Intracellular pathogens are responsible for an enormous amount of worldwide morbidity and mortality and the development of vaccines and therapeutics to treat diseases caused by these pathogens continues to represent one of the biggest challenges facing the international biomedical community. By virtue of their intracellular niche, these pathogens avoid extracellular immune defense mechanisms, and consequently, vaccine strategies that target the production of antibodies have been largely ineffective. The Portnoy lab tackles a wide range of problems related to the pathogenesis and host response to intracellular pathogens with the goal of developing vaccines and therapeutics. Specifically, the lab works on Listeria monocytogenes, a facultative intracellular food-borne bacterial pathogen that is an outstanding model system with which to dissect basic aspects of host-pathogen interactions.
Specifically, the lab is focused on the interaction of the facultative intracellular bacterial pathogen Listeria monocytogenes and its mammalian host. This fascinating microorganism is able to enter cells, escape from a phagosome, circumvent autophagy, avoid cell death pathways, and grow rapidly in the cytosol. By exploiting a host system of actin-based motility, the bacteria move through the cytosol to the cell membrane and into pseudopod-like projections (listeriopods) that are ingested by neighboring cells. This mechanism allows pathogens to spread from one cell to another without ever leaving the host cytoplasm thereby avoiding the immune response. Current research covers many topics including basic microbiology, the cell biology of infection, innate immune responses, acquired immunity, and vaccine development to both infectious diseases and cancer.
Characterization of the essential virulence factor LLO.
The L. monocytogenes pore-forming cytolysin, Listeriolysin O (LLO) is an essential determinant of pathogenesis that mediates escape of the bacteria from host phagosomes allowing the bacteria to grow in the cytosol. Although LLO is related to dozens of other members of this family of cytolysins, LLO is the only one that is required by an intracellular pathogen. Accordingly, LLO has evolved numerous properties that allow it to specifically act within the host cell without causing cell death. We are currently studying the regulation of LLO synthesis and the cell biology of its trafficking in cells. We recently discovered that LLO synthesized by cytosolic bacteria forms pores in the cytoplasmic membrane but prevents killing the host cell by mediating endocytosis and targeting LLO for degradation. Mutants lacking this activity are 10,000-fold less virulent. Most recently, we have uncovered a mechanism that controls the translation of LLO so that it is synthesized and secreted during the starvation environment in a phagosome, but much less so during growth in the host cell cytosol.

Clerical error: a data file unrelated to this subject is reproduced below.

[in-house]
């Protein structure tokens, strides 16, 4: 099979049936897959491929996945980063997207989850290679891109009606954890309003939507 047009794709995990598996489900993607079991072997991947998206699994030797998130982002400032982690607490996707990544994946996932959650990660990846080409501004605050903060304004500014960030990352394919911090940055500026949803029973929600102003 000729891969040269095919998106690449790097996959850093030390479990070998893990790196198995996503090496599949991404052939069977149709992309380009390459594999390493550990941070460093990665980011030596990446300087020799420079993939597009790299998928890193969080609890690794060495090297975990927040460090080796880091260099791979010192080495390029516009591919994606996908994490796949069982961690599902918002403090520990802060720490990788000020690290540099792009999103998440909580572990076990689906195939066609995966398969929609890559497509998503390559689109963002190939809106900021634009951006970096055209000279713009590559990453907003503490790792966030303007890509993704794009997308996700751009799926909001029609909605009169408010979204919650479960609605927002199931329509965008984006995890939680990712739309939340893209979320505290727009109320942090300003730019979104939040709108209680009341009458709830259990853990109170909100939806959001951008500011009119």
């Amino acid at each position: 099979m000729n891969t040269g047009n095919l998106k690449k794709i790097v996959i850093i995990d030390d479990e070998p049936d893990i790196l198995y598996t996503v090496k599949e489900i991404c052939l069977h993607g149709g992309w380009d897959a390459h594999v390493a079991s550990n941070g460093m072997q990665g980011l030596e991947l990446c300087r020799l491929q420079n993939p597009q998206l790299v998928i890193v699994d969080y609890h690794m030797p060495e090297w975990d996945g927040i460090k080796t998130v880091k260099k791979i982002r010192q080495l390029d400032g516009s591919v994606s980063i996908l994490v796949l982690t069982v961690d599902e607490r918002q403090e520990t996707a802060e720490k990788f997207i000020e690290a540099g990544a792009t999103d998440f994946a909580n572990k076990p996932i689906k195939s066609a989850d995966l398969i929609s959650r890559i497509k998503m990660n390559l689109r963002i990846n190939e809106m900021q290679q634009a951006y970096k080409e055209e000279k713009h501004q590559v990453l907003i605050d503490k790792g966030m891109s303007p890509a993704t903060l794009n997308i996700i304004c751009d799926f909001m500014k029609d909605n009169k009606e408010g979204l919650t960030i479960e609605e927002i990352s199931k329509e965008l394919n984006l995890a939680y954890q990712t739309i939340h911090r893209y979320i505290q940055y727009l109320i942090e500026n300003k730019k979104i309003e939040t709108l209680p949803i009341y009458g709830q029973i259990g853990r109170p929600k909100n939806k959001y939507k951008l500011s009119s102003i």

Regulation of virulence gene expression.
L. monocytogenes lives a biphasic lifestyle that includes growth in the environment, including food, and infection of warm-blooded animals, including humans. Most determinants of pathogenesis are controlled by the master virulence transcriptional regulator. We recently found that intracellular bacteria detect the host environment by responding to the redox state of the host cell. We are currently using bacterial genetics to study how the bacteria sense and respond to alterations in redox. Most recently, we identified an 8-gene locus that encodes a flavin-based extracellular electron transport system that makes L. monocytogenes electrogenic. Importantly, we have also found these genes in 100s of other bacterial species including members of the intestinal microbiota. We are now studying how this system contributes to growth in the intestine and during infection.
Interaction of L. monocytogenes with the innate immune system.
We have three new projects that relate bacterial metabolism to host innate immunity.
(1) We discovered that the bacteria secrete c-di-AMP, a conserved signaling molecule that binds to and activates STING, a critical hub for the detection of microorganisms and tumors. We are currently studying the basic microbiology of c-di-AMP and its role during pathogenesis. Most recently, we have begun to explore how activation of STING can lead to trafficking from the intestine to distal sites.
(2) Humans possess a particular type of T-cell (gamma delta T- cell) that is activated by an intermediate of bacterial isoprenoid biosynthesis. Some bacteria synthesize this intermediate while others use the same pathway as humans. L. monocytogenesis one of the very few bacteria that use both pathways. We are currently seeking to understand why L. monocytogeneshas both pathways and determine the role of each during infection.
(3) Humans and mice have T-cells called MAIT cells that are stimulated by bacterial metabolic intermediates of riboflavin biosynthesis. L. monocytogenes is a riboflavin auxotroph and is not predicted to stimulate MAIT cells. We are current examining if MAIT cells respond to L. monocytogenes infection and if these T cells play a role during L. monocytogenes infection and immunity.